Oncological outcomes are important issues when performing sublobar lung resection for malignant lung tumors. According to a recent report, although local recurrence occurred more frequently with segmentectomy than with lobectomy, overall survival in patients with stage IA NSCLC measuring ≤ 2 cm was superior with segmentectomy than with lobectomy . Segmentectomy preserves more lung parenchyma than lobectomy and allows for more extensive treatment for not only relapse of the primary lung cancer and a second primary lung cancer but also possibly for other cancers and lethal diseases that might be present. Therefore, overall survival was speculated to be exceeded. If the lung ligaments are clearly visible on CT, they can be easily divided into the S7 and S10 of the right lung and the S8 and S10 segments of the left lung. The intersegmental septum that constitutes the pulmonary ligament may have secured a surgical margin from the tumor in the PL group with no local recurrence. Therefore, segmentectomy using the PL approach is one of the effective surgical methods for resecting lung tumors in S9 or S10. As discussed previously, ipsilateral second surgery and subsequent postsegmentectomy surgery using a PL approach were available as options because interlobar separation was not performed.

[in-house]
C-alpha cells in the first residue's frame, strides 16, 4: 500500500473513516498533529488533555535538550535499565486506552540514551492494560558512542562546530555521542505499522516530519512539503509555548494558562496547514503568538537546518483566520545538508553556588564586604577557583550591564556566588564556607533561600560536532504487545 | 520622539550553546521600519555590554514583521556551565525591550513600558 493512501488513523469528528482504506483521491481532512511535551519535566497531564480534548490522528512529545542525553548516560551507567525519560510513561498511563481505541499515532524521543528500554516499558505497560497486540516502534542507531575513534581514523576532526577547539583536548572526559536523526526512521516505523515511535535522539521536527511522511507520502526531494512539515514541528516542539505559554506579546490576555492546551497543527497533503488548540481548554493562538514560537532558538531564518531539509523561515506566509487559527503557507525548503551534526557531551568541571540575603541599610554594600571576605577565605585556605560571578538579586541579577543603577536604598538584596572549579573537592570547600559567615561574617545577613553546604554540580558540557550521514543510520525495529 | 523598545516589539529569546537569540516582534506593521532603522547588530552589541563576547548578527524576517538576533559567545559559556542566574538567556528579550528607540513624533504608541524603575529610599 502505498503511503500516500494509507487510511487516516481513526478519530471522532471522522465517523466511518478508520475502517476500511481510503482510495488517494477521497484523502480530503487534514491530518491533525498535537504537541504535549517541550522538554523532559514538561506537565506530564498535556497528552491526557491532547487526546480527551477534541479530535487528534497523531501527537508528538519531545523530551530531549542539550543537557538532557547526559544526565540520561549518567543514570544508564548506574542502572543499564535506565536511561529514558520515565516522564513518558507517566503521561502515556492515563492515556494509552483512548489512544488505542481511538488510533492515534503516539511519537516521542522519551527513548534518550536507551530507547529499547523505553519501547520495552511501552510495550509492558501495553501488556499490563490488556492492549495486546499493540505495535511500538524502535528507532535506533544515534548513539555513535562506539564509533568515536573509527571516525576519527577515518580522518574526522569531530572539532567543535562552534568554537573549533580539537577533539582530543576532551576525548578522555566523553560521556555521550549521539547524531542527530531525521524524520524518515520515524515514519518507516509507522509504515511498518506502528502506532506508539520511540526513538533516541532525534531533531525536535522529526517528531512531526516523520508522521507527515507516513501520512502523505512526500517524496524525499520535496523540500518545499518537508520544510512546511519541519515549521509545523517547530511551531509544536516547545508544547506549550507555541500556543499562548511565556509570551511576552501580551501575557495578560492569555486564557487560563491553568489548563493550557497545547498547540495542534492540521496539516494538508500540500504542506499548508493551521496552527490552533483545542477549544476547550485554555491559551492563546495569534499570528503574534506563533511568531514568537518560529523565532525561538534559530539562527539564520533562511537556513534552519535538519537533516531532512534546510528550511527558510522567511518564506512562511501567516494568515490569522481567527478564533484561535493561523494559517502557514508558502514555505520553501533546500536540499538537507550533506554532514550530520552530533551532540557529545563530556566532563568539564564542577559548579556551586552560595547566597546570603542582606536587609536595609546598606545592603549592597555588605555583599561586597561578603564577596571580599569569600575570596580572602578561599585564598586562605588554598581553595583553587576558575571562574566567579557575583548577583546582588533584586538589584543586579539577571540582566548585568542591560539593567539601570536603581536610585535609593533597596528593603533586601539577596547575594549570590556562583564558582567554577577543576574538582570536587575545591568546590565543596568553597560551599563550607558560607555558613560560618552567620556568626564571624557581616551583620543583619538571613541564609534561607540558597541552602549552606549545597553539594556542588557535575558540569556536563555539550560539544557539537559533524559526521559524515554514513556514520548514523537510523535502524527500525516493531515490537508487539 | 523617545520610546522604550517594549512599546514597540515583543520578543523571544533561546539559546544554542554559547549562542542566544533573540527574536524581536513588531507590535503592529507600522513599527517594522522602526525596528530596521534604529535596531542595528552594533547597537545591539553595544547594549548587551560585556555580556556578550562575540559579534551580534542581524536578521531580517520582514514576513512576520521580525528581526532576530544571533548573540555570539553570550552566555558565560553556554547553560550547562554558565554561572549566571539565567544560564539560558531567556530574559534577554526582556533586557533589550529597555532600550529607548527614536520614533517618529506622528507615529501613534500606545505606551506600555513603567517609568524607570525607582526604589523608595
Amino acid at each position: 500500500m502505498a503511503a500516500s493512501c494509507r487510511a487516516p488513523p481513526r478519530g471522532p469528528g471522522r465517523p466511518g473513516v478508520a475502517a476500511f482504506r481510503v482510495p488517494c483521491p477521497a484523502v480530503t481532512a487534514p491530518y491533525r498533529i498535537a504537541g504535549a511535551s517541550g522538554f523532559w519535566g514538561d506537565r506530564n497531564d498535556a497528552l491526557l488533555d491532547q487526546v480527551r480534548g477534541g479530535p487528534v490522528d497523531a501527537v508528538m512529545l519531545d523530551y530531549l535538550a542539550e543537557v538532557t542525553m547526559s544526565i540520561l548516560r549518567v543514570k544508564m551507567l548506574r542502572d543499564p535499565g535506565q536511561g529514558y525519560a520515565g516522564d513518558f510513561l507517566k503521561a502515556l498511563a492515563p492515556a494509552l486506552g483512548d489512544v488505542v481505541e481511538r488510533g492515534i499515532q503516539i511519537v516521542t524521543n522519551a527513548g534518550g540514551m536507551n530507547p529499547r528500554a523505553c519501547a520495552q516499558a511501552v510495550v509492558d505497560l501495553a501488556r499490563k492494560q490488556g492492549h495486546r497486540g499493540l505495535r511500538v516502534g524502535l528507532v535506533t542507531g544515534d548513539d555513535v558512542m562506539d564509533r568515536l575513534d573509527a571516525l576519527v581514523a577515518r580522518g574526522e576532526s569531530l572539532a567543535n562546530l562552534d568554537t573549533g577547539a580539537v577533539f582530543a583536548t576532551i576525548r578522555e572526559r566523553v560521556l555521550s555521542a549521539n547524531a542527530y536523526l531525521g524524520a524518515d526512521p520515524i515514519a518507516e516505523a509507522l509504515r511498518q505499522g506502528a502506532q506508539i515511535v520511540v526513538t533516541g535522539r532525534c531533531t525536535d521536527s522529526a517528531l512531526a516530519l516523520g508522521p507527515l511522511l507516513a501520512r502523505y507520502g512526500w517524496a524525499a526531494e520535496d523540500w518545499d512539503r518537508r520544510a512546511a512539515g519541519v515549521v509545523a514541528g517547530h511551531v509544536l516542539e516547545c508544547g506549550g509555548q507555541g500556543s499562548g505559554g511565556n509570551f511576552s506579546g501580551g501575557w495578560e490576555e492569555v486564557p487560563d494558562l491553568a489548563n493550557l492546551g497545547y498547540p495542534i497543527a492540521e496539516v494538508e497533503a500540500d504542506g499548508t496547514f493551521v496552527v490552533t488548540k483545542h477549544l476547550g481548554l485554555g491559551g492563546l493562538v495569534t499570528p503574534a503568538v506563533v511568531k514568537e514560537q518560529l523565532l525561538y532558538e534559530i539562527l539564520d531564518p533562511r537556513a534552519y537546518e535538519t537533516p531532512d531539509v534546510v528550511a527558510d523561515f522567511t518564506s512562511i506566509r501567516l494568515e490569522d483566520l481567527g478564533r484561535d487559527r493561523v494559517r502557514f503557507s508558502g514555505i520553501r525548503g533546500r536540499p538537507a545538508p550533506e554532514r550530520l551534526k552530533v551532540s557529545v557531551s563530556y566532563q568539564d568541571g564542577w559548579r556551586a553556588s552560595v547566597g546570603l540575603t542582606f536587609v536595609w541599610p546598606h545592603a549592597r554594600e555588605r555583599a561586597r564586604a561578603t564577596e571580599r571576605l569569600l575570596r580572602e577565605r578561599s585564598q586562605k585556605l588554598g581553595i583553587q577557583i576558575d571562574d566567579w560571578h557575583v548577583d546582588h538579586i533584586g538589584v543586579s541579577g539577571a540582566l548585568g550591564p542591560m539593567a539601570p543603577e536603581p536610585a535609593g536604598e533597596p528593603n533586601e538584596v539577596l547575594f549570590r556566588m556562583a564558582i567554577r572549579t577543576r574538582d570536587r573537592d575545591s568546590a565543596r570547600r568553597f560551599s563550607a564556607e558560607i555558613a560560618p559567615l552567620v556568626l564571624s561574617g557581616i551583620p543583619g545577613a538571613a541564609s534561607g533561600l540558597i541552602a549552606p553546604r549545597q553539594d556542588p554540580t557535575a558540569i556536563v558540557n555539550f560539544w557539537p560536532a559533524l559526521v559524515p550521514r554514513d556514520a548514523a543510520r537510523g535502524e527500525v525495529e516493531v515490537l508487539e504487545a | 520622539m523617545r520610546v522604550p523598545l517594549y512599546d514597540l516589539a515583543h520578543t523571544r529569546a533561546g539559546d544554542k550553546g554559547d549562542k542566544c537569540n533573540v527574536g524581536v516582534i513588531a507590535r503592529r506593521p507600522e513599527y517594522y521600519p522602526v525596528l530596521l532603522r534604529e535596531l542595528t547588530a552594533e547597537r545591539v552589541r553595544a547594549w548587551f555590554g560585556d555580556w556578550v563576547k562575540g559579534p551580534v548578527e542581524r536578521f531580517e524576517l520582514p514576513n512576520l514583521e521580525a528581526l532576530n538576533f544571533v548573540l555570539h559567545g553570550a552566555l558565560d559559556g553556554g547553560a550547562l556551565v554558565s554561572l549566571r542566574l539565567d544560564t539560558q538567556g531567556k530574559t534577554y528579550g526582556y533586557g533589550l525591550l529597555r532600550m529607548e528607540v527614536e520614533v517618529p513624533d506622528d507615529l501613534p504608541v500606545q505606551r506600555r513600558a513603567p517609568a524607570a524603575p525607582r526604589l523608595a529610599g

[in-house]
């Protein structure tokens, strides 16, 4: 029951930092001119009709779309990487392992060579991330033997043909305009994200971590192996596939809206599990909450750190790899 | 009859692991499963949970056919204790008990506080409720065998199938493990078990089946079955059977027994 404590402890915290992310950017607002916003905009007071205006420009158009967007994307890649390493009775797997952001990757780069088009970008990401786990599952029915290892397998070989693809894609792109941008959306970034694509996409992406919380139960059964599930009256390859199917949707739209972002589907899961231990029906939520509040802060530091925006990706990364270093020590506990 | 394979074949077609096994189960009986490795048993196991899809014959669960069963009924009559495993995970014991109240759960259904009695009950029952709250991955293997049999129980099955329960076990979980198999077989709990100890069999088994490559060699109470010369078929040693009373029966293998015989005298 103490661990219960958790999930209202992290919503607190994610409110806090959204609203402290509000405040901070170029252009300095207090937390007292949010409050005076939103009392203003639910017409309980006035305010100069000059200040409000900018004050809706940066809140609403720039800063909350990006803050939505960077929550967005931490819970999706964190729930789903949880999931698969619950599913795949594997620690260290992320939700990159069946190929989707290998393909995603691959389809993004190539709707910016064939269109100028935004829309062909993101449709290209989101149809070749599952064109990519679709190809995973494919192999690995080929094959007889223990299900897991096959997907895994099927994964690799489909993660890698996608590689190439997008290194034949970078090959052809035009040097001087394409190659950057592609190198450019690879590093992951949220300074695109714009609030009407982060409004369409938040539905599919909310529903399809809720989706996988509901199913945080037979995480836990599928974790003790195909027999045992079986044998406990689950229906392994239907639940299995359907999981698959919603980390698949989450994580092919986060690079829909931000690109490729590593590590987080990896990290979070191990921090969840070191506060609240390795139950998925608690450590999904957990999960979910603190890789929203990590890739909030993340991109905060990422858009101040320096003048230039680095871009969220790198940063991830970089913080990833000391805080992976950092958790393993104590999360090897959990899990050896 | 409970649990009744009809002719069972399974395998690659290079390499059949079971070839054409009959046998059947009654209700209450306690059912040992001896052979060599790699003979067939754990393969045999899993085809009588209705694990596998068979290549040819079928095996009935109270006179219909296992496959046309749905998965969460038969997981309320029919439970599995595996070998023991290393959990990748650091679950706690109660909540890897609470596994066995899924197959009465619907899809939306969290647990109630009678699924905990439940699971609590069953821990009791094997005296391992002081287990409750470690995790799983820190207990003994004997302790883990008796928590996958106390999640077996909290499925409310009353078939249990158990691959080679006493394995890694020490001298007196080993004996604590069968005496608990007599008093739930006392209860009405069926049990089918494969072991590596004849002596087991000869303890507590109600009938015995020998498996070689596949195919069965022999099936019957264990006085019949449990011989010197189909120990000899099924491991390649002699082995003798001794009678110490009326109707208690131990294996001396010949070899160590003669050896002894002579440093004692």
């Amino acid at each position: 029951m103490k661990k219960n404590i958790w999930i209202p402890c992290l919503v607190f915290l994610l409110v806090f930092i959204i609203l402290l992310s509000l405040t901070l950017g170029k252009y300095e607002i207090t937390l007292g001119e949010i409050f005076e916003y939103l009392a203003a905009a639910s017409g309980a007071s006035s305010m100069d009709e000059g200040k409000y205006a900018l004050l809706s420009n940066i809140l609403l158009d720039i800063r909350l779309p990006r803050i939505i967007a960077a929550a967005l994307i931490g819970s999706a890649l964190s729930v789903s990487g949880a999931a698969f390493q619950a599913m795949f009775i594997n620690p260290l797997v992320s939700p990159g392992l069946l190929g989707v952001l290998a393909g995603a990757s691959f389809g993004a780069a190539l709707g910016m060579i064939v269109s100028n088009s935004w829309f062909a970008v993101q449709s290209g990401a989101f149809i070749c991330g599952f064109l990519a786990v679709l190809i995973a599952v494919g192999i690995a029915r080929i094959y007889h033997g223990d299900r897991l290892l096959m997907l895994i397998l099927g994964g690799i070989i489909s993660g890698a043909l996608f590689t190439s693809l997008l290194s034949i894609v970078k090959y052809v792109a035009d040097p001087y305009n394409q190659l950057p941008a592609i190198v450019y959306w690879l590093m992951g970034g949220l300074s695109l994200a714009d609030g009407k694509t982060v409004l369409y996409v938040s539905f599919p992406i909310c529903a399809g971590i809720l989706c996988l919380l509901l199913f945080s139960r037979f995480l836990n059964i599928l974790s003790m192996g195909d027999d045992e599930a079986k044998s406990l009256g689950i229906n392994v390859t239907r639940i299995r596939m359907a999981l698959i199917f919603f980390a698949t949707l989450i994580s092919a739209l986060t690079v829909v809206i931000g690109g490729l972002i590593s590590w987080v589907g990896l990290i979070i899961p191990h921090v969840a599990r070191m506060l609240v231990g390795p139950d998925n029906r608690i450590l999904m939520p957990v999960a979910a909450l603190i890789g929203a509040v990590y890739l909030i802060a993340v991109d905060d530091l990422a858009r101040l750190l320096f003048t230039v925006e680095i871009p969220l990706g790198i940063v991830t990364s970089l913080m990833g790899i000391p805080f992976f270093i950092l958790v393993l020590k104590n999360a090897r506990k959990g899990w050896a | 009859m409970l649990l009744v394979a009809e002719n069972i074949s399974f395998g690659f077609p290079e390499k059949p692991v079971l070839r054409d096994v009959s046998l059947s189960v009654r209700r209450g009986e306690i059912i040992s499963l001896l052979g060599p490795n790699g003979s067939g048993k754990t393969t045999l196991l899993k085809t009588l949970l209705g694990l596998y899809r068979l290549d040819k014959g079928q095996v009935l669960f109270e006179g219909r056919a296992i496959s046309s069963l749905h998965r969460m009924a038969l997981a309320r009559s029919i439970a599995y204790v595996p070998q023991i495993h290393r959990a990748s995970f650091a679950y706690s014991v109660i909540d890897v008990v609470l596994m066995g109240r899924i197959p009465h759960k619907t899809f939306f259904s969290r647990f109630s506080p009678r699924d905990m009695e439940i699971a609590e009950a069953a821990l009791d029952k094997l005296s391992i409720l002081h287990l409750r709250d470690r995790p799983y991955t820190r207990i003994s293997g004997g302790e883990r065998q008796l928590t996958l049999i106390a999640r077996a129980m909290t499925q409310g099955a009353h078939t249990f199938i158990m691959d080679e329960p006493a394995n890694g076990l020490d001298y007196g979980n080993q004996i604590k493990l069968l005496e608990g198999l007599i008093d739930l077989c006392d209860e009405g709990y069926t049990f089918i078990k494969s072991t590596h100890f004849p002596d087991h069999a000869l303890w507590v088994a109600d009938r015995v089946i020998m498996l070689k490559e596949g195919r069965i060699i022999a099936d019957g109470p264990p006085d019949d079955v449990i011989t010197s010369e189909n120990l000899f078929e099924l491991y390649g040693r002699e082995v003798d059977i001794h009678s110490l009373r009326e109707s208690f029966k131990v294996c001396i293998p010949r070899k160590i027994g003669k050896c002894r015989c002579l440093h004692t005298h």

Considering the increasing number of RATS procedures being performed in Japan, the National Health Insurance began covering robotic pulmonary segmentectomy for malignant lung tumors in 2020. In the present study, 6 patients in the PL group underwent RATS since 2020. Recently, robotic segmentectomy has been performed safely, with excellent perioperative outcomes and safety levels [13,14,15]. In contrast, the surgeon at the console can easily dissect the intersegmental septum to expose the pulmonary vein.
Previously, we reported that VATS segmentectomy using a PL approach involves a higher risk of incomplete lymph node dissection than conventional procedures . To overcome this problem, we introduced RATS. As indicated in other studies, performing lymph node dissection is easier through RATS than VATS; moreover, RATS segmentectomy made it easy to perform lymph node dissection [16, 17]. In RATS, the target segments were removed using PL approach and lymph node dissections were performed along the bronchial stump. RATS could dissect the lymph nodes around the lobe bronchus and perform the dissection of levels 7, 11, and 12 lymph nodes routinely. Although the operation duration of RATS, which has a small number of cases, was longer than the conventional VATS in the present study, segmentectomy of the S9, S10, and both thorough the PL approach remains extremely technically challenging. Given that the RATS technique is faster to master, the reported operation duration might be shortened if the number of RATS cases increases [18, 19].